LEHMAN v. CITY OF SHAKER HEIGHTS
Harry Lehman was running for the Ohio House of Representatives in the 56th District, which included the city of Shaker Heights. Lehman wanted to have his campaign advertisements placed on the side of Shaker Heights' streetcars. Metromedia, Inc. was designated by the city to manage that advertising space. Metromedia's contract with the city prohibited it from placing political advertisements on the streetcars. It was allowed, however, to place advertisements from businesses and public service groups. Lehman's request was denied, and he sued in the Ohio Court of Appeals for Cuyahoga County alleging that Shaker Heights' policy violated his free speech rights. The Ohio Court of Appeals ruled for the city. The Supreme Court of Ohio affirmed the decision.
Did Shaker Heights' policy against political advertising on its streetcars violate the free speech clause of the First Amendment?
Legal provision: Amendment 1: Speech, Press, and Assembly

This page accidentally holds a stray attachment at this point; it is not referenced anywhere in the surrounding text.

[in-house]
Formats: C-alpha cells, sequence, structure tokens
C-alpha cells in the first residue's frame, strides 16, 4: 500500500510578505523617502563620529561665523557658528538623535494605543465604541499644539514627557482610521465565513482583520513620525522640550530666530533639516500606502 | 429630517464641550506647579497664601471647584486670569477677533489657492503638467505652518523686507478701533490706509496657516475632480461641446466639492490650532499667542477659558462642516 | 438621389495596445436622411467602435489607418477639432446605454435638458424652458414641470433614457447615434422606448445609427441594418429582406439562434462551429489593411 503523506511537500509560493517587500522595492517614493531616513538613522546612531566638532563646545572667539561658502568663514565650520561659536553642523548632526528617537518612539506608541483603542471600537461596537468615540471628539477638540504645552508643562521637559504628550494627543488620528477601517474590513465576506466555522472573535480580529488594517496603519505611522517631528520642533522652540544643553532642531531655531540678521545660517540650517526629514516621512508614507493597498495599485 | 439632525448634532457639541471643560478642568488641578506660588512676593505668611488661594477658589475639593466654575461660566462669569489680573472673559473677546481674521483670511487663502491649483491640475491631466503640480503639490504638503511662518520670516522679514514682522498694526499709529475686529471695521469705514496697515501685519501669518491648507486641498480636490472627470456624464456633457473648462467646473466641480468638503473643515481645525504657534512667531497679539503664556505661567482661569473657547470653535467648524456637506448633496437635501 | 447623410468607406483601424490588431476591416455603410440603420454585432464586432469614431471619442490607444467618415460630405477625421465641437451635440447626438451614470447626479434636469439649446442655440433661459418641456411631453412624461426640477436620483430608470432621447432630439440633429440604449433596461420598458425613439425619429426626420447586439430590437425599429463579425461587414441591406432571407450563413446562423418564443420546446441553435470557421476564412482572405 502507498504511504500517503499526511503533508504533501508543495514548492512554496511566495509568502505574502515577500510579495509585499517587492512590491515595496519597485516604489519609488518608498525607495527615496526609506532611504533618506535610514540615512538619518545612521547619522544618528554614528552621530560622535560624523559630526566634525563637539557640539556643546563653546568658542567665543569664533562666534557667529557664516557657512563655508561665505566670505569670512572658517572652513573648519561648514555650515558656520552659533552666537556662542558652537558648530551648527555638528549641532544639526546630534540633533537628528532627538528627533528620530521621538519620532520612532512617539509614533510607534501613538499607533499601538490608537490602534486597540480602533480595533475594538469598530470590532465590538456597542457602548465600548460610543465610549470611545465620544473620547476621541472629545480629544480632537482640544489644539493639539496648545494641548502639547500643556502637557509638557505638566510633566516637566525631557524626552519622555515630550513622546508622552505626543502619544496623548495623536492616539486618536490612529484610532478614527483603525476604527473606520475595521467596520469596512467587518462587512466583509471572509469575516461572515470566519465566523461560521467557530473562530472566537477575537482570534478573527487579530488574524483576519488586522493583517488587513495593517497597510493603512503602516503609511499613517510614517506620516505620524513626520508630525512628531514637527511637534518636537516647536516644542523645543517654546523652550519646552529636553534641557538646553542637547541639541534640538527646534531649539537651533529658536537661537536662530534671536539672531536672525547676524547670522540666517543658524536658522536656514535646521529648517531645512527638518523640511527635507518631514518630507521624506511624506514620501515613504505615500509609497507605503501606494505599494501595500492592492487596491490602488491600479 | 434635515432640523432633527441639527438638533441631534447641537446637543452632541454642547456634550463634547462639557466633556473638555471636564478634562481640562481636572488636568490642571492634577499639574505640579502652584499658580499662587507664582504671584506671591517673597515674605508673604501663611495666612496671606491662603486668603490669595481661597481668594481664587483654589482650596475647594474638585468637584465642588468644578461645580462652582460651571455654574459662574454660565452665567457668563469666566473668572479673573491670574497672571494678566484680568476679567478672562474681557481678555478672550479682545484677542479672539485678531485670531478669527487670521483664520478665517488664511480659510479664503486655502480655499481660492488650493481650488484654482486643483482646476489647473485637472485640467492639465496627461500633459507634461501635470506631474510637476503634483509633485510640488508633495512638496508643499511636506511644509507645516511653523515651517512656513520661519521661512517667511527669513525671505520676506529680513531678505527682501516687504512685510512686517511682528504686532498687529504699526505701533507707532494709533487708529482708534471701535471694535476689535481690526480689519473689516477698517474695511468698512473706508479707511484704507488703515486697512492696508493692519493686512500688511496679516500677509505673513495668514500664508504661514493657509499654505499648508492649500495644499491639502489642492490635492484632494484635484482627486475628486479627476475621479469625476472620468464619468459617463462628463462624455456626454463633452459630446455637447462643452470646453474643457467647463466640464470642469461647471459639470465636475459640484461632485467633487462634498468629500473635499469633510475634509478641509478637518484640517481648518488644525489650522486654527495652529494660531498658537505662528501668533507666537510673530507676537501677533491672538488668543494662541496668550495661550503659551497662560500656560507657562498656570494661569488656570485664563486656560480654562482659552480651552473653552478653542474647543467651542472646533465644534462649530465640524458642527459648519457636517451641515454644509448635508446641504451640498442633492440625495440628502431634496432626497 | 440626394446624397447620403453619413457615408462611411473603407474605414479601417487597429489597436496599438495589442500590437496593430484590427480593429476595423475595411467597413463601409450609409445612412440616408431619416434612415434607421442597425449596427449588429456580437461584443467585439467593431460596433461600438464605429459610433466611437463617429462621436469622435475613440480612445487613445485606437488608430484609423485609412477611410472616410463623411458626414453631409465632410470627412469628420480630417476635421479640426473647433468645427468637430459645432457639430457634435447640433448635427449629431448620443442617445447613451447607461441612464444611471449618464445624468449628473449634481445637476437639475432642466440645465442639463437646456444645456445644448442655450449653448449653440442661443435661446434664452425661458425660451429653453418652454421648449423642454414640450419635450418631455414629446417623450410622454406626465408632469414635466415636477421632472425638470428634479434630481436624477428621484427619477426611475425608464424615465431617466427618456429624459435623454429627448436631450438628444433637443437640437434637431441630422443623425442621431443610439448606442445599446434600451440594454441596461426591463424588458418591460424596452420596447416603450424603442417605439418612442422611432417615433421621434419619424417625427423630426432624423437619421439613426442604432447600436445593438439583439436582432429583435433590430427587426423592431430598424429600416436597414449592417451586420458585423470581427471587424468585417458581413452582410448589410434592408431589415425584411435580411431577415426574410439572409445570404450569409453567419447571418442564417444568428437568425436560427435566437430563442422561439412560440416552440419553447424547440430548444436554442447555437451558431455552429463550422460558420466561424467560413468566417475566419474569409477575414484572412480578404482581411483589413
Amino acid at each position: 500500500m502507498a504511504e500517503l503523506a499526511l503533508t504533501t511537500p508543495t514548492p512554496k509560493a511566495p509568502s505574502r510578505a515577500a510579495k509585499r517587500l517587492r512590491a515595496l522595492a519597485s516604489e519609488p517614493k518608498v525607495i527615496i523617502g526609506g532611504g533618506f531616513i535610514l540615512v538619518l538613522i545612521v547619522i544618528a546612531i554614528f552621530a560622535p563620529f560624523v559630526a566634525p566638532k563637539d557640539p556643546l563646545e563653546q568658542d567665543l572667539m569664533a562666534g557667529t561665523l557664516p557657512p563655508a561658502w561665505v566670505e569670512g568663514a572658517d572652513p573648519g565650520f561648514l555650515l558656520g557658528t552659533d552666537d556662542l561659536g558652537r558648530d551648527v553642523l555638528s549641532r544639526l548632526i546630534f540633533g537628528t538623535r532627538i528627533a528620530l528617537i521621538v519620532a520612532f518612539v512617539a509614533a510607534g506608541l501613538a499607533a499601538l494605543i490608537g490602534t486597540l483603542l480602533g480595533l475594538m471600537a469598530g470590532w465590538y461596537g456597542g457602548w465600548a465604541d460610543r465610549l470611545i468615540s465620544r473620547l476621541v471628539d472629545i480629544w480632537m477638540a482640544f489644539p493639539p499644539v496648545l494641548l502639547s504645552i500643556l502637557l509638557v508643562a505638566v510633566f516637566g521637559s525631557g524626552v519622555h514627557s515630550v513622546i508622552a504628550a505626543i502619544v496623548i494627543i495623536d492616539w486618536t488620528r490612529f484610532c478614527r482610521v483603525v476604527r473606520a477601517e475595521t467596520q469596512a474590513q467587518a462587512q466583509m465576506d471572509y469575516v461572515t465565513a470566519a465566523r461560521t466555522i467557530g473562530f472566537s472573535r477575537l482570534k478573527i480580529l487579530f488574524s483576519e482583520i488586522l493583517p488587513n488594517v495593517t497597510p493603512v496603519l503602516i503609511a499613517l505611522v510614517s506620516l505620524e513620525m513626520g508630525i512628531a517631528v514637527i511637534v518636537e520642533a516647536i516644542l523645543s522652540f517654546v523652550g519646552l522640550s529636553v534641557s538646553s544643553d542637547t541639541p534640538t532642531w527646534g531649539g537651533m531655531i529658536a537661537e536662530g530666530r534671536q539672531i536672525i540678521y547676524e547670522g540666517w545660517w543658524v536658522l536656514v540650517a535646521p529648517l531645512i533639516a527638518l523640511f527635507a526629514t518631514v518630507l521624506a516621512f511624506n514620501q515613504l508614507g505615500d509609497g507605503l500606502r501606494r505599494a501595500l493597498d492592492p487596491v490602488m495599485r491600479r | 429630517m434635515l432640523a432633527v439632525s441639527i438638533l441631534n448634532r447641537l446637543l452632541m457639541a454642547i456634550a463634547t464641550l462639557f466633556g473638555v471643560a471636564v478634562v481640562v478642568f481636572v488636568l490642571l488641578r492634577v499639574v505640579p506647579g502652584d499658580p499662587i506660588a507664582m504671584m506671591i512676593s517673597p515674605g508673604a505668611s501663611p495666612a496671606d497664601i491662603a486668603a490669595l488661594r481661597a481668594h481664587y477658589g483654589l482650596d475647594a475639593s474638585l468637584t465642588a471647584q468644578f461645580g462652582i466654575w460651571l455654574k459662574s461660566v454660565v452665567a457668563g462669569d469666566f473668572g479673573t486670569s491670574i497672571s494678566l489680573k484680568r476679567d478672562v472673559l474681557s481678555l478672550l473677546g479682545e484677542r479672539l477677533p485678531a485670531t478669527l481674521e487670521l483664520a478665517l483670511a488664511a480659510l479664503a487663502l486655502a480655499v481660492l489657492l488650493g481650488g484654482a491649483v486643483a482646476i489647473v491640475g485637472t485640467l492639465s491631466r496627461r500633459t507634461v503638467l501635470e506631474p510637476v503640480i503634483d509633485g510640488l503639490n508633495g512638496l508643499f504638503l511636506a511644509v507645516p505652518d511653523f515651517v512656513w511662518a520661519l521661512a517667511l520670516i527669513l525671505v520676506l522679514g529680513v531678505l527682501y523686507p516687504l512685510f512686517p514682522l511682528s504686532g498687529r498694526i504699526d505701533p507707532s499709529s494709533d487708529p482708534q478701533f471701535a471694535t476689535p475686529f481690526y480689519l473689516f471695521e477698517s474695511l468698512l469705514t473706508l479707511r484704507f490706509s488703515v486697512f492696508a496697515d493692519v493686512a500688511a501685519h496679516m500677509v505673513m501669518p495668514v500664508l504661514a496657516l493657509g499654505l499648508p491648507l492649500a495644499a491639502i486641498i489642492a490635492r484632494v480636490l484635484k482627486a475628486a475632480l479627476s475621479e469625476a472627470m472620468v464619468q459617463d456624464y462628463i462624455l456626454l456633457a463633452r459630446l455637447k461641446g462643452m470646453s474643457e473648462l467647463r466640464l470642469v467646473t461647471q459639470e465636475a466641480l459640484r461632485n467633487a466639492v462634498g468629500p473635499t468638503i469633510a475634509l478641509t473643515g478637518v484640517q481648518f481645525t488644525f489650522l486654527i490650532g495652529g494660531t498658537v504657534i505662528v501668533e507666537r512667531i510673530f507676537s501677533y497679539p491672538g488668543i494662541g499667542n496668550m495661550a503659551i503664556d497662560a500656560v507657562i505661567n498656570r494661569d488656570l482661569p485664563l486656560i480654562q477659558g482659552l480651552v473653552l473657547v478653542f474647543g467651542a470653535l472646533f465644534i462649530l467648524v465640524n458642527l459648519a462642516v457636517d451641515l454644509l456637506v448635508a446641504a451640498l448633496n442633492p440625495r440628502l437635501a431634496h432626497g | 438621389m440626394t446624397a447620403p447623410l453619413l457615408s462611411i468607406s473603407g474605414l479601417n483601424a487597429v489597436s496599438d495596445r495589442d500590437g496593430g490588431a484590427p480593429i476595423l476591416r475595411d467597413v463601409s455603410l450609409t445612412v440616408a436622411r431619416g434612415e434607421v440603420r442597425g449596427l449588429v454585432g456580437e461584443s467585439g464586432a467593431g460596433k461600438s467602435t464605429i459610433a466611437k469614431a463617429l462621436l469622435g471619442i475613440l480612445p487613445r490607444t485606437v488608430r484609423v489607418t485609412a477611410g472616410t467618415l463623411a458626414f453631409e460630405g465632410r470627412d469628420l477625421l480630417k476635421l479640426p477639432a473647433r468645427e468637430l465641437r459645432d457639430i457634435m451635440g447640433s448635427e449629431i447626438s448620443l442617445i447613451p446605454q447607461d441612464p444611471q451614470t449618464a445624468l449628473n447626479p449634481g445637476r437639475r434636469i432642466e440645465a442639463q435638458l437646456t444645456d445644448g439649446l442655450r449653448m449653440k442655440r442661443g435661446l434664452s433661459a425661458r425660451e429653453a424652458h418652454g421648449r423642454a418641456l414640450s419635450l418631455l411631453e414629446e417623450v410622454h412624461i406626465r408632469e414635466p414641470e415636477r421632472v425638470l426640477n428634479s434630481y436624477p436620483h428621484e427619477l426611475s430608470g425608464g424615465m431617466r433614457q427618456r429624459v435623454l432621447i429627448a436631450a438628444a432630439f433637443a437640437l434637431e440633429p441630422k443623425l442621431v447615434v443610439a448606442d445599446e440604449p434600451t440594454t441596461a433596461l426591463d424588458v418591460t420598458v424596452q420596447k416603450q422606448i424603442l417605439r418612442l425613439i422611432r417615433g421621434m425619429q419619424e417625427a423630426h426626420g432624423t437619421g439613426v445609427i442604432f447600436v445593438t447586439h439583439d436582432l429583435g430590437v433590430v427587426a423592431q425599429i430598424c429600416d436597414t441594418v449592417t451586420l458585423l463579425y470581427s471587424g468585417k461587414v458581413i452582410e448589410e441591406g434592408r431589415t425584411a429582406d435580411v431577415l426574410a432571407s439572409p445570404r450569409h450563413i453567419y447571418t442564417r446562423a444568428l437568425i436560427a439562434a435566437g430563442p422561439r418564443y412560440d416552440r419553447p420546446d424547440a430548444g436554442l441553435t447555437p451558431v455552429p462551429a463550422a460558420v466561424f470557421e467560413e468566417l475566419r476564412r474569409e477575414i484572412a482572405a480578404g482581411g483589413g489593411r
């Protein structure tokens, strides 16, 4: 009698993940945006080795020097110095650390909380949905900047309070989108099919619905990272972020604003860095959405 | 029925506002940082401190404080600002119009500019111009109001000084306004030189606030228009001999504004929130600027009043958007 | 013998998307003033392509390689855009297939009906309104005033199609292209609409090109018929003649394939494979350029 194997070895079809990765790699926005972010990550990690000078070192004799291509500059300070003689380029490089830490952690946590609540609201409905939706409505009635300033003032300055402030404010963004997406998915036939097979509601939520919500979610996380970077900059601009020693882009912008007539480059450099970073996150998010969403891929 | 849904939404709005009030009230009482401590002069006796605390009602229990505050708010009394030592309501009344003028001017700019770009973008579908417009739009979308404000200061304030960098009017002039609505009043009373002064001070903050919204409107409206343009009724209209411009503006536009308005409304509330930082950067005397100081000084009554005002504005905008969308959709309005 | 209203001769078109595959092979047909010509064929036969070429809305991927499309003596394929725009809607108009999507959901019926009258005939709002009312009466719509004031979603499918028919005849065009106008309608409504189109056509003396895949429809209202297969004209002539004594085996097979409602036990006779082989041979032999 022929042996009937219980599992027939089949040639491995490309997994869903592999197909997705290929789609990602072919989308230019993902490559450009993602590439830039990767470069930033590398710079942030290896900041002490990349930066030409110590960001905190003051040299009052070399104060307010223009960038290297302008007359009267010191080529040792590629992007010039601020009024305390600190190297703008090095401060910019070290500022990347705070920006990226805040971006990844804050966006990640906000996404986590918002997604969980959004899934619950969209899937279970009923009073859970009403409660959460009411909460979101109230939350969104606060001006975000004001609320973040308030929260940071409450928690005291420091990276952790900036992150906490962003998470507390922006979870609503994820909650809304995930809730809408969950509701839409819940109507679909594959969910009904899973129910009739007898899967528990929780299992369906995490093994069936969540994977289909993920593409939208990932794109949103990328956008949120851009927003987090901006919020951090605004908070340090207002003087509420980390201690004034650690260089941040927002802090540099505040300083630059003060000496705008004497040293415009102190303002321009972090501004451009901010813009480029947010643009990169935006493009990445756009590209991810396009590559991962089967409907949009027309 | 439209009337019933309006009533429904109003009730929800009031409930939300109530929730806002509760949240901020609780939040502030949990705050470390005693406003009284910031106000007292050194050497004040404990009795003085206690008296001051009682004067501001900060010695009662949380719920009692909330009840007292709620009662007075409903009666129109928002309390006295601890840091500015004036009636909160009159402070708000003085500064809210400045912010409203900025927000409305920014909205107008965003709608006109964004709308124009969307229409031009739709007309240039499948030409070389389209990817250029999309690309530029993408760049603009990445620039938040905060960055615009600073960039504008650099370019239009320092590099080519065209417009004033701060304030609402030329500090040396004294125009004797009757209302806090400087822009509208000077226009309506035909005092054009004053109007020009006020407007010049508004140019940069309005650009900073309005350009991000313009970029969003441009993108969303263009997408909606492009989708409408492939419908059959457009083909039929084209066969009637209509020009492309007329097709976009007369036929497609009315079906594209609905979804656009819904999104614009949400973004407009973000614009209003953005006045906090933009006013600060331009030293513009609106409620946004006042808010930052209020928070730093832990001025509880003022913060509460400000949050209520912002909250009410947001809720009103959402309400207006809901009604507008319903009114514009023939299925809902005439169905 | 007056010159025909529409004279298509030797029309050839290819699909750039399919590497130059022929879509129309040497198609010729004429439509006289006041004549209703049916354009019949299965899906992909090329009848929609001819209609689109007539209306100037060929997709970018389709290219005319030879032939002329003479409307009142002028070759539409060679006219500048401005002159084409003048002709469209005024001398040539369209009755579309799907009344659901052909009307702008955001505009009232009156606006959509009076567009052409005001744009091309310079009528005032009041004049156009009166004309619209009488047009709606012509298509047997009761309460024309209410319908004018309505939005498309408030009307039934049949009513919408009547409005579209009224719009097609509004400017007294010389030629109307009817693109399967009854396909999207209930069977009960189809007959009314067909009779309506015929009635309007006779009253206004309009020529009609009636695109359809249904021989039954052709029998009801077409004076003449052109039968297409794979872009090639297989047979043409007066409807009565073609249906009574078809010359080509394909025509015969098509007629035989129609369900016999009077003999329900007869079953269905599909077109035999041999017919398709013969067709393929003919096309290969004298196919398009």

No. In a 5-4 decision, the Court affirmed the Supreme Court of Ohio and found no violation of the First or Fourteenth Amendments. Writing for a plurality of four justices, Justice Harry A. Blackmun asserted that "no First Amendment forum is here to be found," as the streetcars did not qualify as a "public thoroughfare." Accordingly, the city "need not accept every proffer of advertising." The city could reject certain types of advertising as long as the policies were not "arbitrary, capricious, or invidious." Given the "reasonable legislative objectives" of minimizing "chances of abuse, the appearance of favoritism, and the risk of imposing upon a captive audience," Shaker Heights' policy was not unconstitutional.